In the past, this character has wrongly been described as an agricultural deity, or even as the Maya maize god (god E of the codices), which has become a popular and still existing misconception. In ethnographic reality, Yum Kaax is a god of wild plants and of animals that are important to hunters. As such, he grants protection of the fields against the incursions of the wild nature he himself represents. For the same reason, his name is invoked by traditional farmers, who present him with the first fruits of their fields, carved out from the forest.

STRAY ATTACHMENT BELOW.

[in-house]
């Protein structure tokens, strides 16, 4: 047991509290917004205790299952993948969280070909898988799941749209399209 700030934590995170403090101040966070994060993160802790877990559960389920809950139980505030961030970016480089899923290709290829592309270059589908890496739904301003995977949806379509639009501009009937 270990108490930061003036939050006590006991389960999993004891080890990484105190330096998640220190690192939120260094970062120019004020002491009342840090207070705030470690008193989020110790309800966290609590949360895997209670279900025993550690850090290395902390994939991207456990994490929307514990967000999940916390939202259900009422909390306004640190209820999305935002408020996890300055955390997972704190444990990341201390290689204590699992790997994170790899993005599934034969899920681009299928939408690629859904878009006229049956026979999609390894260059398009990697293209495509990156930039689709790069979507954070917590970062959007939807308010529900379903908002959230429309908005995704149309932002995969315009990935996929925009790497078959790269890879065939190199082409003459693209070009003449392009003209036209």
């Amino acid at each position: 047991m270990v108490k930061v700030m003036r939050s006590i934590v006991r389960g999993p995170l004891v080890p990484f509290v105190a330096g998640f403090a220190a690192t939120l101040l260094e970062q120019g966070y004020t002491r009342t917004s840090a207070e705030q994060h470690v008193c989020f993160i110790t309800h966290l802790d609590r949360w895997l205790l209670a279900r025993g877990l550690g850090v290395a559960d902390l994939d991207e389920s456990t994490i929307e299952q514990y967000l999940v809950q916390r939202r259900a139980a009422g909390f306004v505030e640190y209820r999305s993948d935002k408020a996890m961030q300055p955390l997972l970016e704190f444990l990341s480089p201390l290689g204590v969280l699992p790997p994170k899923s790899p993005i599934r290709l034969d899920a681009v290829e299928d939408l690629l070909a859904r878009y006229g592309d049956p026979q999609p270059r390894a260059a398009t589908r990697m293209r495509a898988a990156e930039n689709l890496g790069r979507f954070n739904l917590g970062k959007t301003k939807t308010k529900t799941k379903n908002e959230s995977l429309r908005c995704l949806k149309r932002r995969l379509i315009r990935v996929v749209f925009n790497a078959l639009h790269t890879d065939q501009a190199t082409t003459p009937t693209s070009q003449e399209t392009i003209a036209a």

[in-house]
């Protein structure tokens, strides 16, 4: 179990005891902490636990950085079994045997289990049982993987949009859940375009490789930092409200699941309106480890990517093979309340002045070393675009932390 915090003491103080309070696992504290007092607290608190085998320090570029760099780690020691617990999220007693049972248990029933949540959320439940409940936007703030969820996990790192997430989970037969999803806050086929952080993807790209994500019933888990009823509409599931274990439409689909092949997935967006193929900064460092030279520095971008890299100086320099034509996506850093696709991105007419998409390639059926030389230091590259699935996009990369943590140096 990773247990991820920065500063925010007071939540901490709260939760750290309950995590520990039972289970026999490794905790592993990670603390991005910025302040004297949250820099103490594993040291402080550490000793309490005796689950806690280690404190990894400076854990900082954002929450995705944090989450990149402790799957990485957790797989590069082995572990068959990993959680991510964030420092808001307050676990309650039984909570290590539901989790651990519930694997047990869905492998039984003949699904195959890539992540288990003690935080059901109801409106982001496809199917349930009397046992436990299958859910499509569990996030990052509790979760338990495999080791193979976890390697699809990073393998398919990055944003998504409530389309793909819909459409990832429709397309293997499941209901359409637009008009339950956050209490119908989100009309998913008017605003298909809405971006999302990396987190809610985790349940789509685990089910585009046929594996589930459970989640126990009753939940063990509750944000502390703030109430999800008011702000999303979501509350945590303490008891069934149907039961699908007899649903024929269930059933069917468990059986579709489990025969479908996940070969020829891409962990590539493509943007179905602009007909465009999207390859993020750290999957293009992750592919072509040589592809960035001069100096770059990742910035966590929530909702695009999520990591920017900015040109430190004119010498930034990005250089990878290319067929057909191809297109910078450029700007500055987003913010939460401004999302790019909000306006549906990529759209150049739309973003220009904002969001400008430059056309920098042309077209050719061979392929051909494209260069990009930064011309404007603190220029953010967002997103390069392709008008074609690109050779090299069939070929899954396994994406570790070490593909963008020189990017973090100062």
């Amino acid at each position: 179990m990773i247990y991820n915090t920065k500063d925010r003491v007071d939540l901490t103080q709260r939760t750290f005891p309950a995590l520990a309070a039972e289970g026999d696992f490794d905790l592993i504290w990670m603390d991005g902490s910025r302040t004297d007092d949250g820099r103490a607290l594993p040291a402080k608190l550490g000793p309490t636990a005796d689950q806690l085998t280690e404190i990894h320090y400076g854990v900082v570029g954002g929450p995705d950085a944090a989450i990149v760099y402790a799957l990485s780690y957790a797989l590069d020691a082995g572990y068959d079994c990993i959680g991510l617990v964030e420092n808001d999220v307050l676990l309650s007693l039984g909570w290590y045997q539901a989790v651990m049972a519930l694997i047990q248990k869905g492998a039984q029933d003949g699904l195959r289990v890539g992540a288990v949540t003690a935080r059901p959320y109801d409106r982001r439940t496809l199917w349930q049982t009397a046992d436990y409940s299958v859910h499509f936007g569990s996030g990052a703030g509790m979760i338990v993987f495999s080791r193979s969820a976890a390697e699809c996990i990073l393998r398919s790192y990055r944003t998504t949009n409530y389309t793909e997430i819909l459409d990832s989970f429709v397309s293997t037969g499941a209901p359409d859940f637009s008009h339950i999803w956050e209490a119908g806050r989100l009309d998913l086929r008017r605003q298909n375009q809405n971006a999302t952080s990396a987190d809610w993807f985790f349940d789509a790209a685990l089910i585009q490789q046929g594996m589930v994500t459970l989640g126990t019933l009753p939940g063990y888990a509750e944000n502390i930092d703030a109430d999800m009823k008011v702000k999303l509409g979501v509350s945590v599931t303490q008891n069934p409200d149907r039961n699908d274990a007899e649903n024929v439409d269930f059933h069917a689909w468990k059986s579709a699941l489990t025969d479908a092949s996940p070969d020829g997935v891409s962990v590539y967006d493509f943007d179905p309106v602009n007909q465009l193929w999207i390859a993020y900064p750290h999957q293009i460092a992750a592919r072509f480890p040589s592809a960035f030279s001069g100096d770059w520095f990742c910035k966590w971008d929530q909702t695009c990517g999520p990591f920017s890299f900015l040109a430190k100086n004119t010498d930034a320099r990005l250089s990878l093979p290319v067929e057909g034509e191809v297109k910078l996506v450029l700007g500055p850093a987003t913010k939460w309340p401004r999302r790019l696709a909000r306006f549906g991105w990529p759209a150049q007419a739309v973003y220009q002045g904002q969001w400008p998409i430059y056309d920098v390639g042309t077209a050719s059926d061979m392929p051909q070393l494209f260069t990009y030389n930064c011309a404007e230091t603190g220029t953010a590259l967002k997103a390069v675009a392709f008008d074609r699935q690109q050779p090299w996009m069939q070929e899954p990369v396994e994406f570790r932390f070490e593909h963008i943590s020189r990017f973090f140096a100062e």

This type of deity is also found among indigenous peoples of North America. Invoked by hunters, he is owner of all the game. He can appear to hunters in an instant, and possesses songs that will warrant a hunter success, and allow his arrows to come back to him.
- Thompson 1970: 289
- cf. Thompson 1930: 107-108, 173
- Thompson, J.E.S., Ethnology of the Mayas of southern and central British Honduras. Chicago 1930.
- Thompson, J.E.S., Maya History and Religion. Norman: U. of Oklahoma Press 1970.
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